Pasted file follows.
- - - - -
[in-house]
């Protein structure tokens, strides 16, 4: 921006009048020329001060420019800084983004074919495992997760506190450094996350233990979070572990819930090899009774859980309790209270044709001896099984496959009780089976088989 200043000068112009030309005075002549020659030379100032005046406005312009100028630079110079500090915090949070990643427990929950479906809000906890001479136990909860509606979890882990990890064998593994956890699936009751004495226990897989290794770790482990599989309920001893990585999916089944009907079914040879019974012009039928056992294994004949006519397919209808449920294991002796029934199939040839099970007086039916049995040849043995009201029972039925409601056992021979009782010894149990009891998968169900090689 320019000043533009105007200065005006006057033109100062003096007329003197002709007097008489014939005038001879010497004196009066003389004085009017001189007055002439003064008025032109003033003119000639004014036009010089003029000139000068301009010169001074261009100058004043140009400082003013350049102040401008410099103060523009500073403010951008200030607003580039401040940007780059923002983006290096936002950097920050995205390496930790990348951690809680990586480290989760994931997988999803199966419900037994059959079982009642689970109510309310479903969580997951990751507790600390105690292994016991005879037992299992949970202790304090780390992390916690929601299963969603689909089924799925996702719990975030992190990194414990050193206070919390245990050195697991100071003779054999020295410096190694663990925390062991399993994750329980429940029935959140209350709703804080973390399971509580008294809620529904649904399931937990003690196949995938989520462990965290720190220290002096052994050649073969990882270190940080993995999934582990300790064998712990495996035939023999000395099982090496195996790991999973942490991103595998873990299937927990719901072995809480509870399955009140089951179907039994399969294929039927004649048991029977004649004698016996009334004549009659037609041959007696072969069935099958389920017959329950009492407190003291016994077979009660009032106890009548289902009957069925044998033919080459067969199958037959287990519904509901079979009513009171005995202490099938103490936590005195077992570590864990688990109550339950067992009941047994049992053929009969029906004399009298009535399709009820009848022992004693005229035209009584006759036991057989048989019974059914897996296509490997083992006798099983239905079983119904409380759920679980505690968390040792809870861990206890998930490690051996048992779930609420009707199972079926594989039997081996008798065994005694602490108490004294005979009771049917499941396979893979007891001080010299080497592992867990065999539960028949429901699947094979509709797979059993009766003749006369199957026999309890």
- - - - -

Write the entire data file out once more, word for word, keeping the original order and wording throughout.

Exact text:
[in-house]
């Protein structure tokens, strides 16, 4: 921006009048020329001060420019800084983004074919495992997760506190450094996350233990979070572990819930090899009774859980309790209270044709001896099984496959009780089976088989 200043000068112009030309005075002549020659030379100032005046406005312009100028630079110079500090915090949070990643427990929950479906809000906890001479136990909860509606979890882990990890064998593994956890699936009751004495226990897989290794770790482990599989309920001893990585999916089944009907079914040879019974012009039928056992294994004949006519397919209808449920294991002796029934199939040839099970007086039916049995040849043995009201029972039925409601056992021979009782010894149990009891998968169900090689 320019000043533009105007200065005006006057033109100062003096007329003197002709007097008489014939005038001879010497004196009066003389004085009017001189007055002439003064008025032109003033003119000639004014036009010089003029000139000068301009010169001074261009100058004043140009400082003013350049102040401008410099103060523009500073403010951008200030607003580039401040940007780059923002983006290096936002950097920050995205390496930790990348951690809680990586480290989760994931997988999803199966419900037994059959079982009642689970109510309310479903969580997951990751507790600390105690292994016991005879037992299992949970202790304090780390992390916690929601299963969603689909089924799925996702719990975030992190990194414990050193206070919390245990050195697991100071003779054999020295410096190694663990925390062991399993994750329980429940029935959140209350709703804080973390399971509580008294809620529904649904399931937990003690196949995938989520462990965290720190220290002096052994050649073969990882270190940080993995999934582990300790064998712990495996035939023999000395099982090496195996790991999973942490991103595998873990299937927990719901072995809480509870399955009140089951179907039994399969294929039927004649048991029977004649004698016996009334004549009659037609041959007696072969069935099958389920017959329950009492407190003291016994077979009660009032106890009548289902009957069925044998033919080459067969199958037959287990519904509901079979009513009171005995202490099938103490936590005195077992570590864990688990109550339950067992009941047994049992053929009969029906004399009298009535399709009820009848022992004693005229035209009584006759036991057989048989019974059914897996296509490997083992006798099983239905079983119904409380759920679980505690968390040792809870861990206890998930490690051996048992779930609420009707199972079926594989039997081996008798065994005694602490108490004294005979009771049917499941396979893979007891001080010299080497592992867990065999539960028949429901699947094979509709797979059993009766003749006369199957026999309890």